College instructors have also struggled with remote learning. They often face what Dr. Regan A. R. Gurung, interim executive director of the Center for Learning and Teaching, calls a “sea of black screens,” unable to gauge students’ reactions to content.

The CLT has been important for faculty and students throughout this past year. Simply put, the CLT provides support for instructors in all their endeavors. 

The CLT meets directly with staff and provides online resources and a number of workshops; the front webpage is full of infographics about remote teaching, best Zoom practices, motivation strategies and many other relevant resources for this upcoming remote spring term.

Gurung explained they have seen an increase in the number of faculty seeking out their resources during the shift to remote learning. He also discussed how tools such as the Zoom chat function have given students opportunities to engage unlike before. 

“[If] you’re sitting in row 42 of LINC 128, how can your voice be heard?” Gurung asked. Moving forward, we need to utilize technology to help give all students a chance to speak out in classes and use their voice. He concluded that “really what we want is to afford you the ability to join a conversation.”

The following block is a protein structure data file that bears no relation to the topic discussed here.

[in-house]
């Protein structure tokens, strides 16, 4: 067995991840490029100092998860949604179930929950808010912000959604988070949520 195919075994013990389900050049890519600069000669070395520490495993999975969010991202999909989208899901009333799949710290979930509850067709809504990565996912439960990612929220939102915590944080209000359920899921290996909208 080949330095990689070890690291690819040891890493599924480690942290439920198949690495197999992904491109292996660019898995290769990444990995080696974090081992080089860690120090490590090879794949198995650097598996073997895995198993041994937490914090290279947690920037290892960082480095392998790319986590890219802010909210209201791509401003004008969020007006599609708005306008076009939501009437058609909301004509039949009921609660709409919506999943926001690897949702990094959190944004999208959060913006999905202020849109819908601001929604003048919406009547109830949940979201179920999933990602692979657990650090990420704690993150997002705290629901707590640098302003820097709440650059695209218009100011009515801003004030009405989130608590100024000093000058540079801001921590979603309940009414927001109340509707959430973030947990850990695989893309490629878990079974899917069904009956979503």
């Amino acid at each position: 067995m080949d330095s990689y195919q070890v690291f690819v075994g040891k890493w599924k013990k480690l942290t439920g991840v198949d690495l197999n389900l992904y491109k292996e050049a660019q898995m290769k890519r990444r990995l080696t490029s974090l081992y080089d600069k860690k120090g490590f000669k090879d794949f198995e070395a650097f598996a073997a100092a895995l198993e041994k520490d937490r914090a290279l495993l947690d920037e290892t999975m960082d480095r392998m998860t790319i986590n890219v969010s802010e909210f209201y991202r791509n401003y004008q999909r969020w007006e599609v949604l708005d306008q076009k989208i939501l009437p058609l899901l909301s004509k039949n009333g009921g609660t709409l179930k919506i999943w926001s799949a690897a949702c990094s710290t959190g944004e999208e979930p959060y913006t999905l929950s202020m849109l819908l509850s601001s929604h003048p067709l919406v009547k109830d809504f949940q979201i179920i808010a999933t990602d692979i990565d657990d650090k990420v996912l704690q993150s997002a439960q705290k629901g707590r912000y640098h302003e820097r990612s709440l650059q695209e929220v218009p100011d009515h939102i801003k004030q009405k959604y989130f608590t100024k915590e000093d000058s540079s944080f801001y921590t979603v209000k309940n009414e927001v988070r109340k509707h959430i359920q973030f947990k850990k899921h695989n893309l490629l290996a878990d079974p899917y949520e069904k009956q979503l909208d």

Providing multiple ways for students to engage in the classroom will allow different types of learners to all excel; students can still raise their hand and engage physically, while other students who are less comfortable speaking in front of their peers or instructors can use other engagement systems. 

This moment highlights the need for research-based teaching methods and for keeping up with technological advancements in the classroom.

Small talk and uncomfortable desks are not reason enough to force students to attend live lectures once it is safe to do so, and professors need to honestly question the ways they engage with students and create an environment of productive conversation and collaboration. At the CLT, Gurung tells professors to “always ask yourself what makes a synchronous or live experience worth it?”

Students may also have mixed reactions to pre-recorded lectures. Sometimes being able to watch lectures at your convenience is wonderful, and other times the hour and fifty minute lectures seem inconvenient. 

Gurung agrees that recorded lectures have their benefits, but need to be properly executed; “no student should need to listen to a fifty minute, let alone one hour fifty minute recording. That’s crazy.” 

We need to hybridize the classroom, and create that culture of care that supports all students regardless of their circumstances. Students should have the option to engage with content virtually if they need to, and we should constantly be investing in new technology that allows students to do so—and never at the expense of the student. 

As Gurung explains, “face to face is a huge part of college” but we need to “make sure it is done well.”